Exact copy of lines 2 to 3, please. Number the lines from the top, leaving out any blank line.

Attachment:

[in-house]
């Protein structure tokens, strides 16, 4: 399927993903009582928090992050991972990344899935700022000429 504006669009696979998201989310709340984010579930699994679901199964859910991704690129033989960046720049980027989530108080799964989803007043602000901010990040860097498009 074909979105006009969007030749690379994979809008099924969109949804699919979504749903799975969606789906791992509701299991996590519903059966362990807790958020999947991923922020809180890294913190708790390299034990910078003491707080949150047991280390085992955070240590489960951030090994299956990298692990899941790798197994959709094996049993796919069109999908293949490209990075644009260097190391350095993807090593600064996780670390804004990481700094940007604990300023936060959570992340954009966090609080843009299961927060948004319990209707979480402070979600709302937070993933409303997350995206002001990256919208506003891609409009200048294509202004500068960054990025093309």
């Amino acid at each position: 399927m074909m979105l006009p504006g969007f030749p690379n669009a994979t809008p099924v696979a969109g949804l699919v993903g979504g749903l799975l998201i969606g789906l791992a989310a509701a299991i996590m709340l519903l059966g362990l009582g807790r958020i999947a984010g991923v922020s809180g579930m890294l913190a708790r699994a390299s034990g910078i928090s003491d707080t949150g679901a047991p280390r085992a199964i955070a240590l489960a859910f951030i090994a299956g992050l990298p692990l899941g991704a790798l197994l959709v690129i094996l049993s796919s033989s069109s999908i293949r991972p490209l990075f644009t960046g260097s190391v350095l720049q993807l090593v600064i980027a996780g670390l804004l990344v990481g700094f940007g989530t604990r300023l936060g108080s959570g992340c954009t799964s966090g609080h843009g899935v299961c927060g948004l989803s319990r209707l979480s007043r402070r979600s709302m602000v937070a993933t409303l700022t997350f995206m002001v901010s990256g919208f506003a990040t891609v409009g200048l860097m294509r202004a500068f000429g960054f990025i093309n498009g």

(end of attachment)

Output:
């Protein structure tokens, strides 16, 4: 399927993903009582928090992050991972990344899935700022000429 504006669009696979998201989310709340984010579930699994679901199964859910991704690129033989960046720049980027989530108080799964989803007043602000901010990040860097498009 074909979105006009969007030749690379994979809008099924969109949804699919979504749903799975969606789906791992509701299991996590519903059966362990807790958020999947991923922020809180890294913190708790390299034990910078003491707080949150047991280390085992955070240590489960951030090994299956990298692990899941790798197994959709094996049993796919069109999908293949490209990075644009260097190391350095993807090593600064996780670390804004990481700094940007604990300023936060959570992340954009966090609080843009299961927060948004319990209707979480402070979600709302937070993933409303997350995206002001990256919208506003891609409009200048294509202004500068960054990025093309």
């Amino acid at each position: 399927m074909m979105l006009p504006g969007f030749p690379n669009a994979t809008p099924v696979a969109g949804l699919v993903g979504g749903l799975l998201i969606g789906l791992a989310a509701a299991i996590m709340l519903l059966g362990l009582g807790r958020i999947a984010g991923v922020s809180g579930m890294l913190a708790r699994a390299s034990g910078i928090s003491d707080t949150g679901a047991p280390r085992a199964i955070a240590l489960a859910f951030i090994a299956g992050l990298p692990l899941g991704a790798l197994l959709v690129i094996l049993s796919s033989s069109s999908i293949r991972p490209l990075f644009t960046g260097s190391v350095l720049q993807l090593v600064i980027a996780g670390l804004l990344v990481g700094f940007g989530t604990r300023l936060g108080s959570g992340c954009t799964s966090g609080h843009g899935v299961c927060g948004l989803s319990r209707l979480s007043r402070r979600s709302m602000v937070a993933t409303l700022t997350f995206m002001v901010s990256g919208f506003a990040t891609v409009g200048l860097m294509r202004a500068f000429g960054f990025i093309n498009g």